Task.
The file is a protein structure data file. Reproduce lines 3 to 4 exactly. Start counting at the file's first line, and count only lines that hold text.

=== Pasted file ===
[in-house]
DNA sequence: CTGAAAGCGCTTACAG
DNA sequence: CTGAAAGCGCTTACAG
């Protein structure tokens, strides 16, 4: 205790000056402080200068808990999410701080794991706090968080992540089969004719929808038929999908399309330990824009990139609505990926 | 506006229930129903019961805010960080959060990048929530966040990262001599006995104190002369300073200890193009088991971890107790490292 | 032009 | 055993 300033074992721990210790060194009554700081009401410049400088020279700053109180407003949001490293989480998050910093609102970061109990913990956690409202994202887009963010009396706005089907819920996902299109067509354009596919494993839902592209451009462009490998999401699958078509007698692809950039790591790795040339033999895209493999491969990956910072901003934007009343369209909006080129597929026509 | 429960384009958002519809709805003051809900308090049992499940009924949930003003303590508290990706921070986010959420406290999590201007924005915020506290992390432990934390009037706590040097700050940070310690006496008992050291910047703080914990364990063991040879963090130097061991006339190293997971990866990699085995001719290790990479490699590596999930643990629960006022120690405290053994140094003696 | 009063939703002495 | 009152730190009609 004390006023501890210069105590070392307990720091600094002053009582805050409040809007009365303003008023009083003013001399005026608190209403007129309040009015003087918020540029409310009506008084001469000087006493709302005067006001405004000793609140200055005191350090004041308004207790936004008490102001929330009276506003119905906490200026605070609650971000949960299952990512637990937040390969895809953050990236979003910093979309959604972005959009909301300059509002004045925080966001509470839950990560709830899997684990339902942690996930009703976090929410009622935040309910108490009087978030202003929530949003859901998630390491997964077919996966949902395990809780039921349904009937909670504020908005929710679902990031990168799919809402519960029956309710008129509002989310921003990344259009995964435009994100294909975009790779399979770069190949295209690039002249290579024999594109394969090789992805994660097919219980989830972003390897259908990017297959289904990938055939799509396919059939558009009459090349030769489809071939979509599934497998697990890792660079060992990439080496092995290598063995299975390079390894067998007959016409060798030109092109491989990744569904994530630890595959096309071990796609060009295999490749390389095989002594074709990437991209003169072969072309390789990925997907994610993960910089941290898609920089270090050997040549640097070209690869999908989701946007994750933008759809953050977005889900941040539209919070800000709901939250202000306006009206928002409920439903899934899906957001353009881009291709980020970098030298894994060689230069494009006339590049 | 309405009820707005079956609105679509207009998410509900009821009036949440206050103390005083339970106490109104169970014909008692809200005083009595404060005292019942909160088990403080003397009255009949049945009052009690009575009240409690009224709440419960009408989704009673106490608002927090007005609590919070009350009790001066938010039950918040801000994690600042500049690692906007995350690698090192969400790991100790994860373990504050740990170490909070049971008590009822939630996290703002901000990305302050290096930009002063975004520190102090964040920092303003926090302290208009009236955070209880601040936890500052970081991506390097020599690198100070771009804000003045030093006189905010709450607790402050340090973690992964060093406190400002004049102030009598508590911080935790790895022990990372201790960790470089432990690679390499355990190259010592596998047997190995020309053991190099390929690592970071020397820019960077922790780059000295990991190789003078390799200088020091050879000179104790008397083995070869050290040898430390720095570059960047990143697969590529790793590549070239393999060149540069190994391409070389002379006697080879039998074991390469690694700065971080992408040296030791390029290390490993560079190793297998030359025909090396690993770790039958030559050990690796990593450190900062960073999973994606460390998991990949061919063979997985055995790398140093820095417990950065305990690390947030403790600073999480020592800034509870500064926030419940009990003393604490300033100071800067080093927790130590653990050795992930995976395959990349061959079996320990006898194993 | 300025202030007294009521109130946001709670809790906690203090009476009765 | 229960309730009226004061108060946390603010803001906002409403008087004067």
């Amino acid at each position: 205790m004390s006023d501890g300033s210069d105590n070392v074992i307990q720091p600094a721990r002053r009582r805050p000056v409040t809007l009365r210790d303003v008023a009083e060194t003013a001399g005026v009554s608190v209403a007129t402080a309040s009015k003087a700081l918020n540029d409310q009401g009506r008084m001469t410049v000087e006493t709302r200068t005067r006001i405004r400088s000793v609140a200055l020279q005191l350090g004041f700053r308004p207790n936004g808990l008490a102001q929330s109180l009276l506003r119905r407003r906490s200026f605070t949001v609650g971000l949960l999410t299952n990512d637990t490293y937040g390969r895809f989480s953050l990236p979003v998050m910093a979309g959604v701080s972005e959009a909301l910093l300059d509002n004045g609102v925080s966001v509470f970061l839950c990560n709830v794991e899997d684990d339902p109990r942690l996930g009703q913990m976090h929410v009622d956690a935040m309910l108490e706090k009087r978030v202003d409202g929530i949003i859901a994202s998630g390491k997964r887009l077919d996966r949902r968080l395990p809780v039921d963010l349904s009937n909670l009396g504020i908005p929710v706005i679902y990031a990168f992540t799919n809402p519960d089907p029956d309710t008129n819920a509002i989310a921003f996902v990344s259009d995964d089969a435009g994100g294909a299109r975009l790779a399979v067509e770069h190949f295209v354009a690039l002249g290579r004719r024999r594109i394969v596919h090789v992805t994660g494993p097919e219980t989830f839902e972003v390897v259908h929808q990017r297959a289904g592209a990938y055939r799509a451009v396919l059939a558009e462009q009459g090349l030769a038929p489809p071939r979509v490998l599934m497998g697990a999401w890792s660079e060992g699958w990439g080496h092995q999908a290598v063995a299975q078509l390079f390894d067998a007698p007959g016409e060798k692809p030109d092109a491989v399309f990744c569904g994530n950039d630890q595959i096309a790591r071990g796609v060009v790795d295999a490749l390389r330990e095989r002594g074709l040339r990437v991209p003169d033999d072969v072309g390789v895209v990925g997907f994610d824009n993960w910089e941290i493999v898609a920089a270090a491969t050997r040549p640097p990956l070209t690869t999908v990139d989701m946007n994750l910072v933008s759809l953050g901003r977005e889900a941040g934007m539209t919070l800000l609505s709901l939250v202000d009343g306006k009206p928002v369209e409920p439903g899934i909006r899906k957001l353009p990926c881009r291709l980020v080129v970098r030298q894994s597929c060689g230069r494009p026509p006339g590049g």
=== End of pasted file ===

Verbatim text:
DNA sequence: CTGAAAGCGCTTACAG
């Protein structure tokens, strides 16, 4: 205790000056402080200068808990999410701080794991706090968080992540089969004719929808038929999908399309330990824009990139609505990926 | 506006229930129903019961805010960080959060990048929530966040990262001599006995104190002369300073200890193009088991971890107790490292 | 032009 | 055993 300033074992721990210790060194009554700081009401410049400088020279700053109180407003949001490293989480998050910093609102970061109990913990956690409202994202887009963010009396706005089907819920996902299109067509354009596919494993839902592209451009462009490998999401699958078509007698692809950039790591790795040339033999895209493999491969990956910072901003934007009343369209909006080129597929026509 | 429960384009958002519809709805003051809900308090049992499940009924949930003003303590508290990706921070986010959420406290999590201007924005915020506290992390432990934390009037706590040097700050940070310690006496008992050291910047703080914990364990063991040879963090130097061991006339190293997971990866990699085995001719290790990479490699590596999930643990629960006022120690405290053994140094003696 | 009063939703002495 | 009152730190009609 004390006023501890210069105590070392307990720091600094002053009582805050409040809007009365303003008023009083003013001399005026608190209403007129309040009015003087918020540029409310009506008084001469000087006493709302005067006001405004000793609140200055005191350090004041308004207790936004008490102001929330009276506003119905906490200026605070609650971000949960299952990512637990937040390969895809953050990236979003910093979309959604972005959009909301300059509002004045925080966001509470839950990560709830899997684990339902942690996930009703976090929410009622935040309910108490009087978030202003929530949003859901998630390491997964077919996966949902395990809780039921349904009937909670504020908005929710679902990031990168799919809402519960029956309710008129509002989310921003990344259009995964435009994100294909975009790779399979770069190949295209690039002249290579024999594109394969090789992805994660097919219980989830972003390897259908990017297959289904990938055939799509396919059939558009009459090349030769489809071939979509599934497998697990890792660079060992990439080496092995290598063995299975390079390894067998007959016409060798030109092109491989990744569904994530630890595959096309071990796609060009295999490749390389095989002594074709990437991209003169072969072309390789990925997907994610993960910089941290898609920089270090050997040549640097070209690869999908989701946007994750933008759809953050977005889900941040539209919070800000709901939250202000306006009206928002409920439903899934899906957001353009881009291709980020970098030298894994060689230069494009006339590049 | 309405009820707005079956609105679509207009998410509900009821009036949440206050103390005083339970106490109104169970014909008692809200005083009595404060005292019942909160088990403080003397009255009949049945009052009690009575009240409690009224709440419960009408989704009673106490608002927090007005609590919070009350009790001066938010039950918040801000994690600042500049690692906007995350690698090192969400790991100790994860373990504050740990170490909070049971008590009822939630996290703002901000990305302050290096930009002063975004520190102090964040920092303003926090302290208009009236955070209880601040936890500052970081991506390097020599690198100070771009804000003045030093006189905010709450607790402050340090973690992964060093406190400002004049102030009598508590911080935790790895022990990372201790960790470089432990690679390499355990190259010592596998047997190995020309053991190099390929690592970071020397820019960077922790780059000295990991190789003078390799200088020091050879000179104790008397083995070869050290040898430390720095570059960047990143697969590529790793590549070239393999060149540069190994391409070389002379006697080879039998074991390469690694700065971080992408040296030791390029290390490993560079190793297998030359025909090396690993770790039958030559050990690796990593450190900062960073999973994606460390998991990949061919063979997985055995790398140093820095417990950065305990690390947030403790600073999480020592800034509870500064926030419940009990003393604490300033100071800067080093927790130590653990050795992930995976395959990349061959079996320990006898194993 | 300025202030007294009521109130946001709670809790906690203090009476009765 | 229960309730009226004061108060946390603010803001906002409403008087004067």